Current issues of ACP Journal Club are published in Annals of Internal Medicine


Clinical Prediction Guide

Benefit from thrombolysis in acute MI was predicted in the emergency department

ACP J Club. 1998 Jan-Feb;128:25. doi:10.7326/ACPJC-1998-128-1-025


Source Citation

Selker HP, Griffith JL, Beshansky JR, et al. Patient-specific predictions of outcomes in myocardial infarction for real-time emergency use: a thrombolytic predictive instrument. Ann Intern Med. 1997 Oct 1;127:538-56.


Abstract

Objective

To develop a clinical prediction guide that identifies, in the emergency department, patients with acute myocardial infarction (MI) who are likely to benefit from thrombolytic therapy.

Design

Derivation and validation of a thrombolytic predictive guide using patient-specific data from 13 clinical trials.

Setting

Clinical trial data were from 107 hospitals in the United States.

Patients

4911 patients who were ≥ 1 mm in ≥ 2 contiguous leads on the electrocardiogram (ECG), and no contraindications to thrombolytic therapy. For mortality outcomes, the database of patients was randomly allocated (2:1 ratio) to a development data set (n = 3263) and a test data set (n = 1648).

Description of prediction guide

Logistic regression was used to develop component predictive instruments for each of 5 outcomes that included clinically important and statistically significant variables. 2 ECG-based variables were produced to show 2 indicators of the effect of thrombolytic therapy: acute infarction size based on ST segments, and a sign that the infarction was still early in its course based on T-wave changes.

Main outcome measures

Predictors of 30-day mortality, 1-year mortality, cardiac arrest within 48 hours of the first ECG, intracranial hemorrhage, and bleeding requiring transfusion. The areas under receiver-operating characteristic (ROC) curves were calculated to evaluate the performance of each component instrument in both the derivation and validation sets.

Main results

The overall Thrombolytic Predictive Instrument Database comprised 4911 patients. 3483 patients (71%) received thrombolytic therapy. The predictors for 30-day mortality were patient age {(odds ratio [OR] 1.75/10 y), systolic blood pressure in anterior or posterior acute MI (OR 0.76/10 mm Hg), history of diabetes (OR 2.52), heart rate (OR 1.31/10 beats per min), Q waves without ST-segment elevation in inferior acute MI (OR 1.38), right bundle-branch block (OR 1.78), and use of thrombolytic therapy (OR 0.30)}*. The predicted probabilities of dying within 30 days ranged from 0.2% to 80%. For all outcomes, the areas under the ROC curves ranged from 0.77 for cardiac arrest to 0.84 for 30-day mortality.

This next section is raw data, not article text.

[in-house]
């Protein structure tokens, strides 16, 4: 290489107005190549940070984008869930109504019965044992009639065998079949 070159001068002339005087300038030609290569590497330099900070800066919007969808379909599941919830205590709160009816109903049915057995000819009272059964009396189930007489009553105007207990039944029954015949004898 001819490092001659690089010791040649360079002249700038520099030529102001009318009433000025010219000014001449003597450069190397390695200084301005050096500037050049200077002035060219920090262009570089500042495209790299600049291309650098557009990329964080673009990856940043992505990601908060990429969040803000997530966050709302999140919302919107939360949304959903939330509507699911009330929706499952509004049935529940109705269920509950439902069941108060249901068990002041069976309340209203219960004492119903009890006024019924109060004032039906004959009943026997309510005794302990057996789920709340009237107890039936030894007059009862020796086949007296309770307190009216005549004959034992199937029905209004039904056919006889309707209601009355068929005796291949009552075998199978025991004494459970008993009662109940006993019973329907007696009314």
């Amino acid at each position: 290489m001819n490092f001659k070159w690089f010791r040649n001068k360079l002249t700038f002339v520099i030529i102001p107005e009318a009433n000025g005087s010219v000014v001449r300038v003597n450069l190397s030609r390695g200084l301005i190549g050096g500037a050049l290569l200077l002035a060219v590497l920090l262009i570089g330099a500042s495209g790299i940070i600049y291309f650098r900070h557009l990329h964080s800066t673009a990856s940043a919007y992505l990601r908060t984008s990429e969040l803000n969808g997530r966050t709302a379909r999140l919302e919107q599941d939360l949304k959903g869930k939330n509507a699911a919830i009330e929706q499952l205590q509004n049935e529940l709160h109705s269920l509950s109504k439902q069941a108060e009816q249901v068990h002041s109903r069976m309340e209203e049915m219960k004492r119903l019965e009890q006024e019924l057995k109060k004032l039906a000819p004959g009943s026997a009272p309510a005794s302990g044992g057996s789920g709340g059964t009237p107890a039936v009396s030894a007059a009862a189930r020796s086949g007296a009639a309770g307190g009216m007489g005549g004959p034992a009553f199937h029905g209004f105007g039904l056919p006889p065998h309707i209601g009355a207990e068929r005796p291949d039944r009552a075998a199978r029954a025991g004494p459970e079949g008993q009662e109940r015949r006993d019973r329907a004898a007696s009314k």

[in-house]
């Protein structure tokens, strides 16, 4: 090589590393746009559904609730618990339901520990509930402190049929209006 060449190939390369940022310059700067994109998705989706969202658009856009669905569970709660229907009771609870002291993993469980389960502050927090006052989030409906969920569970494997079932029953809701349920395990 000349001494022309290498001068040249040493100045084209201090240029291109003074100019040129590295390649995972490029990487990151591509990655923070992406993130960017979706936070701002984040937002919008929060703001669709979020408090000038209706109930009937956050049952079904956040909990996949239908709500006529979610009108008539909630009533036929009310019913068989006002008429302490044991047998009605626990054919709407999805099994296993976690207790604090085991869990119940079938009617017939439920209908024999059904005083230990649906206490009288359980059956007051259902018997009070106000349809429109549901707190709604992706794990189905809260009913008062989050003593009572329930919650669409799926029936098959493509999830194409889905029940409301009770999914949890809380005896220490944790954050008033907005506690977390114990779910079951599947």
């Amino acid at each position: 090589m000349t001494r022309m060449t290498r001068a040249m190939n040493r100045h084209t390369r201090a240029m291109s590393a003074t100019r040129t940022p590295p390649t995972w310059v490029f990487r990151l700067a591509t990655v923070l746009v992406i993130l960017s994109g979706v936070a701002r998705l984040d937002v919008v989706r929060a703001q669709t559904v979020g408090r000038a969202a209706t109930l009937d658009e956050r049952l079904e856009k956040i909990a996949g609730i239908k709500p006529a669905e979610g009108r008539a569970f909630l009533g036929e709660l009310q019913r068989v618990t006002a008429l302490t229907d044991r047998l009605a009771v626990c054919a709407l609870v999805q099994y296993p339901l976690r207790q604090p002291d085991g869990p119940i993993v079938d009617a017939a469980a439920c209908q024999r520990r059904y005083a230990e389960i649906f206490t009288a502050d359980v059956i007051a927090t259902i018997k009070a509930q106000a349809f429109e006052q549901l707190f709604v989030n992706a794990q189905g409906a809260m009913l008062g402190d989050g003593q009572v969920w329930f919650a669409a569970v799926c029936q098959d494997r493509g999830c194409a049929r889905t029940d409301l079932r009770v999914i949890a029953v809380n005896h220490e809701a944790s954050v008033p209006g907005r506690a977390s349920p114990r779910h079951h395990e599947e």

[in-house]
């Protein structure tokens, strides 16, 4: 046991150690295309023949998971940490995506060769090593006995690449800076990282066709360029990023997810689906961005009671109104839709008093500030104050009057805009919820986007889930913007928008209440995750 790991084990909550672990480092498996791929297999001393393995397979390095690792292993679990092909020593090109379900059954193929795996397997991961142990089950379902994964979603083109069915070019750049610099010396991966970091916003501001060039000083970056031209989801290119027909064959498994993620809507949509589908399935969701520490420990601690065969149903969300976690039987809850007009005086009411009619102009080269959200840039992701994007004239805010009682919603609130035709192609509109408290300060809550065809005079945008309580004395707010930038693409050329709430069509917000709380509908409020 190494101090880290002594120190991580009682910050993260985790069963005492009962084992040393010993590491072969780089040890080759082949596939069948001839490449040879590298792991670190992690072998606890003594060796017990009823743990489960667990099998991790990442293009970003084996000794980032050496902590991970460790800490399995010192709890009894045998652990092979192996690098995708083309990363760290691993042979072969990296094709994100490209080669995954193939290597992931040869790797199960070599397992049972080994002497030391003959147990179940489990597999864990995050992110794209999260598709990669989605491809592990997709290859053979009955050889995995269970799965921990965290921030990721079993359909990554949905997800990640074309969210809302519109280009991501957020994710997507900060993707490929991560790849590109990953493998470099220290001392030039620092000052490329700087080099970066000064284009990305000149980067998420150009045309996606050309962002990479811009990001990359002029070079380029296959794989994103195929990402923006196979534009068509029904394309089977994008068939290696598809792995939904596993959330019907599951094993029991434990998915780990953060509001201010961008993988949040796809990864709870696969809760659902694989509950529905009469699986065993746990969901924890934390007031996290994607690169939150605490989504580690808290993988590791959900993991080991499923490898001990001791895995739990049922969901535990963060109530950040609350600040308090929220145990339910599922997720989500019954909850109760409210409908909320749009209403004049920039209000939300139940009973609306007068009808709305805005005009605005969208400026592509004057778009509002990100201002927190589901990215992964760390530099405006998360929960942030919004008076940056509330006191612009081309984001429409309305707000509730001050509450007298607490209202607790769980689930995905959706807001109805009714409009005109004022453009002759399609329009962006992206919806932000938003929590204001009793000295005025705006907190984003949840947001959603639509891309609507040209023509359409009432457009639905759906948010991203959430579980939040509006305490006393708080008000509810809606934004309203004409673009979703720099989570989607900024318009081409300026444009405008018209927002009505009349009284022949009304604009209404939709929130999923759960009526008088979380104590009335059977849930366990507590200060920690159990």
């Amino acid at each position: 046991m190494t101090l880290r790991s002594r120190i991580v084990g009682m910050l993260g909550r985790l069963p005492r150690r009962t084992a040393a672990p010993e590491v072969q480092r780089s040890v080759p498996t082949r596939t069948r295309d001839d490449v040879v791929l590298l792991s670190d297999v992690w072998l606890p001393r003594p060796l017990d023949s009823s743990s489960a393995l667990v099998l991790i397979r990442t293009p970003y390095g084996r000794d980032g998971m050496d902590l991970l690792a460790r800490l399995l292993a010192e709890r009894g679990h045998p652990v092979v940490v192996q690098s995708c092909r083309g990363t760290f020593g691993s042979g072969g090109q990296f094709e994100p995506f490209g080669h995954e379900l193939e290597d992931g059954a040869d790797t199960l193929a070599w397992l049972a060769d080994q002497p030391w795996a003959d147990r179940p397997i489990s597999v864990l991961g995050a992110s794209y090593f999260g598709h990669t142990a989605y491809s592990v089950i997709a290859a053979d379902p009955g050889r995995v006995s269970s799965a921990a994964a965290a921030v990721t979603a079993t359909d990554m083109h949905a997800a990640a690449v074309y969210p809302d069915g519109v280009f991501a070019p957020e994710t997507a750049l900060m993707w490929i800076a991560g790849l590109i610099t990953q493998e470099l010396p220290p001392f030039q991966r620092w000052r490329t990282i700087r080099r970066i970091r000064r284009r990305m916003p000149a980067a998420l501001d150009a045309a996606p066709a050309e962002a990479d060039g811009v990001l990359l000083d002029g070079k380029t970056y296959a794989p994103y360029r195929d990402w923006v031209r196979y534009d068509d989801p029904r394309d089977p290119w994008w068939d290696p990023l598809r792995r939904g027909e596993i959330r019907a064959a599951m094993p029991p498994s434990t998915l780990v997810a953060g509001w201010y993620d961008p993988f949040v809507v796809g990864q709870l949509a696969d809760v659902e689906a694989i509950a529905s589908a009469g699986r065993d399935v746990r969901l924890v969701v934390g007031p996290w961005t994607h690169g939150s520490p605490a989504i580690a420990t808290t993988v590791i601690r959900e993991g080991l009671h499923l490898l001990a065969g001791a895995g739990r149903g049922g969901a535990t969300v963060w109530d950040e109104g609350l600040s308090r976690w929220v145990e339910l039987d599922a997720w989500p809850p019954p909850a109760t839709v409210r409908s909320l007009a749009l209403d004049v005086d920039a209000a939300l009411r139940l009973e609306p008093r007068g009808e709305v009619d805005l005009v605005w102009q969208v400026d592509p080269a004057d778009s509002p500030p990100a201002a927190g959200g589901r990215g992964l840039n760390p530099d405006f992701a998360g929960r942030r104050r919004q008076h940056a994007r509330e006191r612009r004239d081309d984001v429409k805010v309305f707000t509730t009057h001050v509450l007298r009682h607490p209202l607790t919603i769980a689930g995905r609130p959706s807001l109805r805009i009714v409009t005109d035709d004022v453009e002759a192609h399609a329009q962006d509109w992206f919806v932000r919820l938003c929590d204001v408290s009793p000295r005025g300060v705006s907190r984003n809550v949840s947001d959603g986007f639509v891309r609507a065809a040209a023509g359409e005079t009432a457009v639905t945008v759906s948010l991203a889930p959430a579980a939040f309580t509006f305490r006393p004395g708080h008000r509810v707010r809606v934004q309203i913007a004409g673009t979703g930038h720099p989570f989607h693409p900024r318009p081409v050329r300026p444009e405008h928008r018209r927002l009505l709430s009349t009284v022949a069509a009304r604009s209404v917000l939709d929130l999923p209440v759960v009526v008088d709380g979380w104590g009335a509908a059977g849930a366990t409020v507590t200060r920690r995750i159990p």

Conclusion

A thrombolytic predictive guide was helpful in quantifying the probability that an individual patient with acute myocardial infarction would benefit from thrombolytic therapy or have an adverse outcome caused by thrombolytic therapy.

Source of funding: Agency for Health Care Policy and Research.

For article reprint: Dr. H.P. Selker, Center for Cardiovascular Health Services Research, Division of Clinical Care Research, New England Medical Center, 750 Washington Street #63, Boston, MA 02111, USA. FAX 617-636-8023.

*Numbers calculated from data in article.


Commentary

Clinicians must incorporate information from an ever-increasing number of large studies into their practices. How can they directly apply these results to everyday care of their patients?

Selker and colleagues provide a good example of a way to address this question. From the data of 13 clinical trials, they developed a clinical prediction guide to help clinicians who offer thrombolytic therapy to patients with acute MI.

The guide incorporates information from the history, physical examination, and emergency department ECGs. The various components could be entered into a computerized ECG that rapidly calculates the probability that a patient will encounter a particular outcome, such as 30-day mortality or hemorrhagic stroke with and without treatment.

As described in the editorial in this issue (1), the creation of a prediction guide is a complex, multistep process. Selker and colleagues followed these steps but did so retrospectively. Therefore, before we can enthusiastically apply such a guide, it needs to be tested prospectively to evaluate accuracy in a clinical setting. If accuracy is proved, then the guide's effect on clinician behavior and patient outcomes should be assessed, ideally in a randomized controlled trial comparing patient outcomes when the guide is used with patient outcomes when it is not used.

Further work on this model is clearly needed, but it is an exciting example of the possibilities for prediction guides and how they may assist clinicians in everyday care of their patients. However, it is important to remember that these guides are meant to complement clinical acumen and not to replace it.

Thomas McGinn, MD
Montefiore Medical CenterBronx, New York, USA

Thomas McGinn, MD
Montefiore Medical Center
Bronx, New York, USA


Reference

1. McGinn T, Randolph A, Richardson S, Sackett D.Clinical prediction guides. ACP J Club. 1998 Jan-Feb;128:A14-15. Evidence-Based Medicine. 1998 Jan-Feb;2:4-5.